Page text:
MLB Mourns Sudden Loss of Angels’ Skaggs

The Los Angeles Angels announced the passing of 27-year-old left-handed starting pitcher Tyler Skaggs on Monday.

The details of his death were not released at the time of the announcement. The Angels were in Texas for a series against the Rangers. Skaggs was with the team and was found unresponsive in his Southlake, Texas, hotel room. He was pronounced dead at the scene. Foul play was not suspected, nor was it believed that Skaggs took his own life.

Monday’s game between the Angels and Rangers was cancelled.

“It is with great sorrow that we report Tyler Skaggs passed away earlier today in Texas,” the Angels organization shared via statement. “Tyler has, and always will be, an important part of the Angels Family. Our thoughts and prayers are with his entire family during this devastating time.”

Skaggs was the 40th pick in the 2009 draft by the Angels before being traded to the Arizona Diamondbacks the following season as the plater to be named later in a five-player deal revolving around pitcher Dan Haren. The Santa Monica, California, native debuted with the D’Backs in 2012 and spent the following year with them before he was traded back to the Angels in a three-team trade that included the Chicago White Sox and focused on Mark Trumbo, Adam Eaton, and Hector Santiago.

Skaggs pitched in five different seasons with the Halos over the last six years and was 7-7 this season in 15 starts.

Skaggs’ sudden passing is yet another tragedy to strike the Angels organization in the last decade. Luis Valbuena, the former Angels and Indians utility man, died in a car accident in Venezuela over the winter with former big leaguer Jose Castillo. Tommy Hanson died in 2015 of catastrophic organ failure and Nick Adenhart was killed in a car crash by a drunk driver at the beginning of the 2009 season.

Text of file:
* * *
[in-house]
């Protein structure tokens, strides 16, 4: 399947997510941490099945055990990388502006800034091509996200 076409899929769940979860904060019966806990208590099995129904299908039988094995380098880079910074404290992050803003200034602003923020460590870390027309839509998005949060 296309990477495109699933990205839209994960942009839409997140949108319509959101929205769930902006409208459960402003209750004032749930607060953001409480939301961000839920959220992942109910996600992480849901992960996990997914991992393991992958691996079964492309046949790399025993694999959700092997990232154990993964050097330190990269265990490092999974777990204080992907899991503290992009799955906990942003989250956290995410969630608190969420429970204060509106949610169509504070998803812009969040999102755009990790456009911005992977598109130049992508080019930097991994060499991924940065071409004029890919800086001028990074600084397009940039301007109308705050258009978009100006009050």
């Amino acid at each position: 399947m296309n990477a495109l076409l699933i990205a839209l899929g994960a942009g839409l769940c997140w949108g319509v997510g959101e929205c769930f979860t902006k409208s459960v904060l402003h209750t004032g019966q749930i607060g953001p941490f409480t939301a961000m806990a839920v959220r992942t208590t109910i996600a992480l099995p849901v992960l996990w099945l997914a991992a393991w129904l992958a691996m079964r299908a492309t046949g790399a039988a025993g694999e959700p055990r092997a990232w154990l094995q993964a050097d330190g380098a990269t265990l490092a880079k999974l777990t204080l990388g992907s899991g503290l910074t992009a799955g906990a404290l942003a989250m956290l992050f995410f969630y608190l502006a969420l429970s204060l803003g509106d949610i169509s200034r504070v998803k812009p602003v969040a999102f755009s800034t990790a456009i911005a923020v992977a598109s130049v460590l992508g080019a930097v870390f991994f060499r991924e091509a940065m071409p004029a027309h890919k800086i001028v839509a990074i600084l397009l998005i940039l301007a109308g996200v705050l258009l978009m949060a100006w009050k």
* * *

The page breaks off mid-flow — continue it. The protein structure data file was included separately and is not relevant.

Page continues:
In recent years, several players have died suddenly, more often from vehicular accidents. Kansas City’s Yordano Ventura died in a car crash in 2017, Miami’s Jose Fernandez was killed in a boating accident in 2016, and St. Louis’ Oscar Taveras passed after a 2014 car crash.

Major League Baseball players are part of an overall larger family and Skaggs’ death affected plenty around the league beyond the two organizations that he was a part of, the Angels and the Diamondbacks.

Cleveland’s Trevor Bauer was a teammate of Skaggs during their shared time in the Arizona farm system and the pair both made their Major League debuts at the age of 21 for the Diamondbacks’ parent club in 2012 (Bauer in June and July and Skaggs in August and September).

His words via social media reflected the depth of the loss felt around MLB.

Skaggs was a pitcher of interest to the Indians following the 2012 season. Discussions between Cleveland and Arizona during the Winter Meetings centered around the Indians bringing Bauer, Skaggs, or both back in return for some of the team’s free agents to be (namely Asdrubal Cabrera, Shin-Soo Choo, Justin Masterson, and Chris Perez) as part of rumored three-team deals. The Indians ultimately acquired Bauer from Arizona and sent Choo to Cincinnati in a three-team trade that winter.

Another Tribe pitcher, Adam Plutko, knew Skaggs well as a fellow southern California native. Skaggs was his former workout partner and the two shared the number 45.

Did The Tribe Win Last Night extends its heartfelt sympathy and thoughts with the Angels and Diamondback organizations, their fans, and the family and friends of Tyler Skaggs.

RIP #45.

Photo: Scott Halleran/Getty Images

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